The Vietnam War was unique in the lack of a multinational coalition. Australia and New Zealand were two of the few American allies who assisted during the Vietnam War. Australia’s Special Air Service Regiment and New Zealand’s Special Air Service, the countries’ top special operations units, both saw action and earned a reputation for fierce fighting. Both units can trace their origin to the battles of North Africa during World War II. Lt. David Stirling, a British officer, is credited with founding the British SAS during that time, suggesting the formation of a unit to go after German and Italian supply lines and airfields. After the members of the SAS who were recruited from across the commonwealth returned to their home armies they argued for the creation of their own special ranks.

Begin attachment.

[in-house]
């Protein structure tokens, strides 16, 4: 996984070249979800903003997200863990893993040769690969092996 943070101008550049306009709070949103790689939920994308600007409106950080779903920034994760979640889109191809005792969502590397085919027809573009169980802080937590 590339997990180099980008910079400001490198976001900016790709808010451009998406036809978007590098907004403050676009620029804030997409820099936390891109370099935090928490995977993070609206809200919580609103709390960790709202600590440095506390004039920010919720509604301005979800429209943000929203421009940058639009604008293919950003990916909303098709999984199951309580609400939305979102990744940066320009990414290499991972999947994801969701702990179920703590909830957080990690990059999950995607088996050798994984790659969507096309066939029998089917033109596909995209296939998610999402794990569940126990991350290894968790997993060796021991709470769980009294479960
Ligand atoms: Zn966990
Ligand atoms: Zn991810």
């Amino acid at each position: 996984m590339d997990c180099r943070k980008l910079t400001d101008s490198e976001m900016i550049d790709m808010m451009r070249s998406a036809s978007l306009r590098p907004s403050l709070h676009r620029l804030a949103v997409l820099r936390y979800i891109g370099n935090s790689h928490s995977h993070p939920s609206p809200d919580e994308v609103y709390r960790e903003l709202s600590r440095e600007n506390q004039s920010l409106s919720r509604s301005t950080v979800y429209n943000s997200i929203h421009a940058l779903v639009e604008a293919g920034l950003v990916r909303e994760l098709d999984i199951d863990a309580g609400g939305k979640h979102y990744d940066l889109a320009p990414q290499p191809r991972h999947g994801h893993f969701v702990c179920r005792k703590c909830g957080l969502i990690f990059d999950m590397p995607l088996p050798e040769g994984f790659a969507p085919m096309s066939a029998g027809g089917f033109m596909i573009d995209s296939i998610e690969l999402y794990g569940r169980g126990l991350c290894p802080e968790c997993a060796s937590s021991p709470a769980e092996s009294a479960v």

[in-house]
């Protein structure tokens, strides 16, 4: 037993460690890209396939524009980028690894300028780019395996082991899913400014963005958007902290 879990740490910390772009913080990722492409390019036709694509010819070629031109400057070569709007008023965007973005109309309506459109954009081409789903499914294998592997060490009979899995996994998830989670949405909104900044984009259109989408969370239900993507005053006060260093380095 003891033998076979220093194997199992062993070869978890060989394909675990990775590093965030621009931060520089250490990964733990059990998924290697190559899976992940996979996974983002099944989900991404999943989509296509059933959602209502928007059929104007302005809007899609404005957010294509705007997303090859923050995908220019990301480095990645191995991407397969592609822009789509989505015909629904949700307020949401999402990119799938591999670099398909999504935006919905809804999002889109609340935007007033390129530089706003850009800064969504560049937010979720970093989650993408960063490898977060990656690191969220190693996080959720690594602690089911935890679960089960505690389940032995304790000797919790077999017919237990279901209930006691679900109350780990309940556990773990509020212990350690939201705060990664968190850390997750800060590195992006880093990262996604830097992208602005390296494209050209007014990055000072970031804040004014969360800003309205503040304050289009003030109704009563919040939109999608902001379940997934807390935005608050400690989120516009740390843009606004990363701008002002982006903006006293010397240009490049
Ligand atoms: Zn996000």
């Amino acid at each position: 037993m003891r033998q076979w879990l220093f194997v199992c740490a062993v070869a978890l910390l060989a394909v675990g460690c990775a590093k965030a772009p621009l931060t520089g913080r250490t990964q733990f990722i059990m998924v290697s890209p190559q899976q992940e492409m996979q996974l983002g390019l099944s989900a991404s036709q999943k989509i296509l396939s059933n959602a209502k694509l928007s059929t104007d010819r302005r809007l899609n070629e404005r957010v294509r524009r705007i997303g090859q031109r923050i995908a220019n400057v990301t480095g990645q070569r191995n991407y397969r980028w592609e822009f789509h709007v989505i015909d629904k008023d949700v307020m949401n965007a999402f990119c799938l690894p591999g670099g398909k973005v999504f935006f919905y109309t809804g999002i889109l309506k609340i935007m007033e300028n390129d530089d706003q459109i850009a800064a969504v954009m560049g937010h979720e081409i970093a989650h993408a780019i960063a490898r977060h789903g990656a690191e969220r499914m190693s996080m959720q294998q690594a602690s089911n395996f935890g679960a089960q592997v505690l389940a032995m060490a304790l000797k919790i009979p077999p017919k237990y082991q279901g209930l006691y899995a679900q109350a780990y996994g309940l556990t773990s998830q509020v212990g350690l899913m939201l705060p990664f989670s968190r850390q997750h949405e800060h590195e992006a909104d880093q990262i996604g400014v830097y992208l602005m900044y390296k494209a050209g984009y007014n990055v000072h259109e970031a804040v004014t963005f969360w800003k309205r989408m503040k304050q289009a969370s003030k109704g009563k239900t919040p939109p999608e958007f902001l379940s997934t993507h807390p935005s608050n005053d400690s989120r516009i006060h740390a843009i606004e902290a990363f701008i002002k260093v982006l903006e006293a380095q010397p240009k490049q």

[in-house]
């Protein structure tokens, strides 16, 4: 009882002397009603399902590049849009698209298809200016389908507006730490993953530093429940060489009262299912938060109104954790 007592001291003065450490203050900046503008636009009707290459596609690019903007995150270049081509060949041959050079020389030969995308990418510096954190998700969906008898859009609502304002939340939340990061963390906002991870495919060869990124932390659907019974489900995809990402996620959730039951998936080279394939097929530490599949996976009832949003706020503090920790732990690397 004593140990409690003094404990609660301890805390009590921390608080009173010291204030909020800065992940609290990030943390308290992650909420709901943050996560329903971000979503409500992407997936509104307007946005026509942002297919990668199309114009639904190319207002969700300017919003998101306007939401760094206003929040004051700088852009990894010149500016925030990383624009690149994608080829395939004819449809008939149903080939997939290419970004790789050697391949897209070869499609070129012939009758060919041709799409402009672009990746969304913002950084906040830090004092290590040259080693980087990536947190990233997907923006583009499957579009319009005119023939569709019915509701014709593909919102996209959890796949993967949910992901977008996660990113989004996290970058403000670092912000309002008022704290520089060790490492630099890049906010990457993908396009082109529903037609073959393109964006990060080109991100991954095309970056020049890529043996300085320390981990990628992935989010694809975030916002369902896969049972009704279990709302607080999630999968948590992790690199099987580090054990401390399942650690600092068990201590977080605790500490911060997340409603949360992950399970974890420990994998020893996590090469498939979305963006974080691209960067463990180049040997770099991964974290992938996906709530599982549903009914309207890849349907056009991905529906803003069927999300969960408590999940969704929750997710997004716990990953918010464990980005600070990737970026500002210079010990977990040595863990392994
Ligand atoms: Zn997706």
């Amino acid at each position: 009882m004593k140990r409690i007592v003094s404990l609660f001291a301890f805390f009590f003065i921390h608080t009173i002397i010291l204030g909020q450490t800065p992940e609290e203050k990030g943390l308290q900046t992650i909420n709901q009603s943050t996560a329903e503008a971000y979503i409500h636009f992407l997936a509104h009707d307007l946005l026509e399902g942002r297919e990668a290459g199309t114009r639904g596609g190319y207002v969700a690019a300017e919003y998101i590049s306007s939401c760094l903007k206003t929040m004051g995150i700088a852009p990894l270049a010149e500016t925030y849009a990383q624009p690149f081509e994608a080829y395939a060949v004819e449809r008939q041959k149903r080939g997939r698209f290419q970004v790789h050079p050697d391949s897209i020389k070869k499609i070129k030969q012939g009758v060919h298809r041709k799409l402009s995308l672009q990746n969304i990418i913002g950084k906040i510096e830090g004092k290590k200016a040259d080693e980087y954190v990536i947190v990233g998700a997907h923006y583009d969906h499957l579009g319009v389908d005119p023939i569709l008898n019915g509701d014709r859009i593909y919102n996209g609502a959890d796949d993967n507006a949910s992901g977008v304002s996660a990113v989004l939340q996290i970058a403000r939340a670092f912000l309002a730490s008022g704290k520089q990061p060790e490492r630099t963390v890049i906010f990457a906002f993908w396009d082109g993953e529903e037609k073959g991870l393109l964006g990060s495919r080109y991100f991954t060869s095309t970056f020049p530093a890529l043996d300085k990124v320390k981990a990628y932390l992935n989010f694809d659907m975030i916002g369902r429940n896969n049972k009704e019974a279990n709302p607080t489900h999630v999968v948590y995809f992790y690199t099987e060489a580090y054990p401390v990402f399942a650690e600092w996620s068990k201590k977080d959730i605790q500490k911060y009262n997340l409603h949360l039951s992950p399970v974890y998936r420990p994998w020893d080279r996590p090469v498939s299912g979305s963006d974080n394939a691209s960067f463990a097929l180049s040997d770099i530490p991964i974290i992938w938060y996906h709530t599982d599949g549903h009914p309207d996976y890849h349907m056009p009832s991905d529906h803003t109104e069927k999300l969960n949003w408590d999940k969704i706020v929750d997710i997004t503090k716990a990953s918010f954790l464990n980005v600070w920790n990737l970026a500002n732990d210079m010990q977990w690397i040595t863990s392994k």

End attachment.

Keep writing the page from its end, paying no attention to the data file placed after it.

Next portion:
The Australian SASR deployed to Vietnam in 1966 as part of the brigade-sized Australian Task Force. New Zealand committed troops two years later and the NZSAS joined the Australians. Their missions were mainly reconnaissance at first but their assignments expanded to include offensive missions.
When the war concluded the Australians had completed over 1000 operations and the Kiwis had participated in almost 170 patrols. Their operations accounted for more than 500 enemies killed or captured.